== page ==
The Biden administration moved closer to implementing a 20-year ban on mining in a South Dakota forest area due to its proximity to cultural and natural resources.
In a joint announcement Friday, the Bureau of Land Management (BLM) and Forest Service said they would consider a 20-year withdrawal of 20,574 acres located in the Black Hills National Forest near the Pactola Reservoir and Rapid Creek Watershed. The proposed action prohibits new mining claims and the issuance of new federal mineral leases for two years while the agencies review the proposal.
“Whether it’s northern Minnesota, southern Arizona, Alaska, or now South Dakota, these sorts of land restrictions from the anti-mining Biden Administration hamstring domestic development of minerals we need for national defense, energy technology, and everyday life,” Rep. Pete Stauber, R-Minn., the chairman of the House Natural Resources Energy and Mineral Subcommittee, told Fox News Digital.
“We need to be using our resources we have here with our workforce, not taking them offline,” he continued.
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Rep. Pete Stauber, R-Minn., blasted the proposed action, saying the U.S. needs “to be using our resources we have here with our workforce, not taking them offline.” (Caroline Brehman/CQ-Roll Call, Inc via Getty Images)
According to the announcement, the action could protect the drinking water supply for nearby Rapid City, South Dakota, and the Ellsworth Air Force Base, from the adverse impacts of mineral exploration and development.
The two agencies will officially publish the proposal on March 21, opening a 90-day public comment period during which stakeholders will be able to weigh in on the action. Under federal law, Interior Secretary Deb Haaland is authorized to withdraw public lands from mining leasing for up to 20 years.
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“The BLM is pleased to work with the USDA Forest Service on this effort,” BLM Director Tracy Stone-Manning said in a statement. “This proposal will help protect a primary source of drinking water for South Dakotans as the Forest Service assesses a 20-year withdrawal.”
“We’re going to study the feasibility of withdrawing lands in the area, because any activity that might affect these critical resources deserves a thorough review,” Forest Service Chief Randy Moore added.
A bison grazes near in the Black Hills National Forest in Custer, South Dakota, on July 8, 2020. (ERIC BARADAT/AFP via Getty Images)
The potential 20-year withdrawal comes amid a multi-year approval process for a gold exploration project in the area proposed by Minneapolis-based mining company F3 Gold. It also comes months after the Forest Service issued a draft decision allowing the company to explore across 3 acres and build some infrastructure under several restrictions after an extensive environmental review.
F3 Gold pledged that it wouldn’t extract water from the Rapid Creek Watershed and wouldn’t use any hazardous chemicals, adding that it would never “commence with any project” that poses risks to regional water sources. It also made a series of land use and ecological stewardship commitments.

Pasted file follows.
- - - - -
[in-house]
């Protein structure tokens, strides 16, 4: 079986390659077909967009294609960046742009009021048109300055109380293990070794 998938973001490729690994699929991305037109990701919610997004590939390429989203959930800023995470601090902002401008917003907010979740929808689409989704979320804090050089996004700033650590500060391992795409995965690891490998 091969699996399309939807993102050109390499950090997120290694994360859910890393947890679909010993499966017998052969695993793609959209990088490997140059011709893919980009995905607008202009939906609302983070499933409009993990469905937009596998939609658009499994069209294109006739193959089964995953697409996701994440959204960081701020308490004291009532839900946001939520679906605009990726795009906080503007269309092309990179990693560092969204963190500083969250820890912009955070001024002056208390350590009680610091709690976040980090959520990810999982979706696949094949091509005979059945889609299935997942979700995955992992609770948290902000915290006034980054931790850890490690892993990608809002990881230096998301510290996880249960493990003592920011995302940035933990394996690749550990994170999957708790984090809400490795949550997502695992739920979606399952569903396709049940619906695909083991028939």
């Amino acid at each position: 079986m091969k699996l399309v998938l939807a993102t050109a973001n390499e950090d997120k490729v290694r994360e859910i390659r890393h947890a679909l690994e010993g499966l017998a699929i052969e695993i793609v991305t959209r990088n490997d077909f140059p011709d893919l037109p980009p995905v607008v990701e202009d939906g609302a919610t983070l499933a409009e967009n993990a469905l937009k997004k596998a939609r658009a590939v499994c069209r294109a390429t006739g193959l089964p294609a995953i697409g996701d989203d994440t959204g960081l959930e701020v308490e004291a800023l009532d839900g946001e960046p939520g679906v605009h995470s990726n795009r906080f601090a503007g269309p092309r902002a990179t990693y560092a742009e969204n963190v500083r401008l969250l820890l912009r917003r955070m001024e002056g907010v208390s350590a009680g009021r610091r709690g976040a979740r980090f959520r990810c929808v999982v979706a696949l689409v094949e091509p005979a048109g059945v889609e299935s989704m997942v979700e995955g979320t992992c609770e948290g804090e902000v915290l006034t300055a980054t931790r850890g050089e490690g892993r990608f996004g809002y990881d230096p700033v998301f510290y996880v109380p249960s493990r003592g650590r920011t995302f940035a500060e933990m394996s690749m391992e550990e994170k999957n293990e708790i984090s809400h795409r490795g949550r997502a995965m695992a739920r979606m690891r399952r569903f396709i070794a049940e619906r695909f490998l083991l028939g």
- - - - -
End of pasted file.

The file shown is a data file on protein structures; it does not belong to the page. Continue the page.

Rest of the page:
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The company has stated that the so-called Jenny Gulch Exploration Drilling Project would produce precious metals necessary for green energy technology like solar panels and electric vehicle batteries, aerospace equipment and telecom equipment.
“Gold is everywhere,” the company states on its website. “Due to its versatile properties it is a vital component in technologies from nearly every economic sector in the U.S., making it strategic and critical to our future.”
In addition, several companies have expressed interest in conducting exploratory drilling in the area for lithium, another key component for electric vehicle batteries, and uranium which is vital for zero-emissions nuclear power. Copper and silver deposits have also been found in Black Hills.
Bureau of Land Management Director Tracy Stone-Manning listens during a Senate hearing on June 8, 2021. (AP Photo/Alex Brandon)
“While we agree that renewable energy is key to fighting climate change, we do not think that the Black Hills are a good location for new large-scale mines,” the Black Hills Clean Water Alliance, a local eco group, states on its website. “And mining is a major contributor to carbon emissions and climate change. The Black Hills are ecologically, culturally, and historically unique and are the treaty homelands of the Lakota people.”
“The current local economy, which is based on agriculture, tourism, and outdoor recreation, is far more prosperous than a mining-based economy and creates far less damage to the area’s land, wildlife, and water.”
On Friday, the BLM and Forest Service acknowledged in their announcement that “responsible development of domestic mineral supplies is important to transitioning to a clean energy economy,” but said it was also important to protect natural resources.
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Overall, the U.S. produced about 170 metric tons of gold in 2022 despite its vast reserves of the precious metal, federal data showed. By comparison, China mined 330 metric tons of gold, exceeding production levels of every other country for the second consecutive year.
The International Energy Agency has repeatedly warned that aggressive green energy goals will only be met if nations shore up critical mineral supply chains. Green energy technologies like electric vehicle batteries, solar panels and wind turbines are dependent on lithium, cobalt, copper, nickel, graphite, zinc and precious metals like gold and silver.
Thomas Catenacci is a politics writer for Fox News Digital.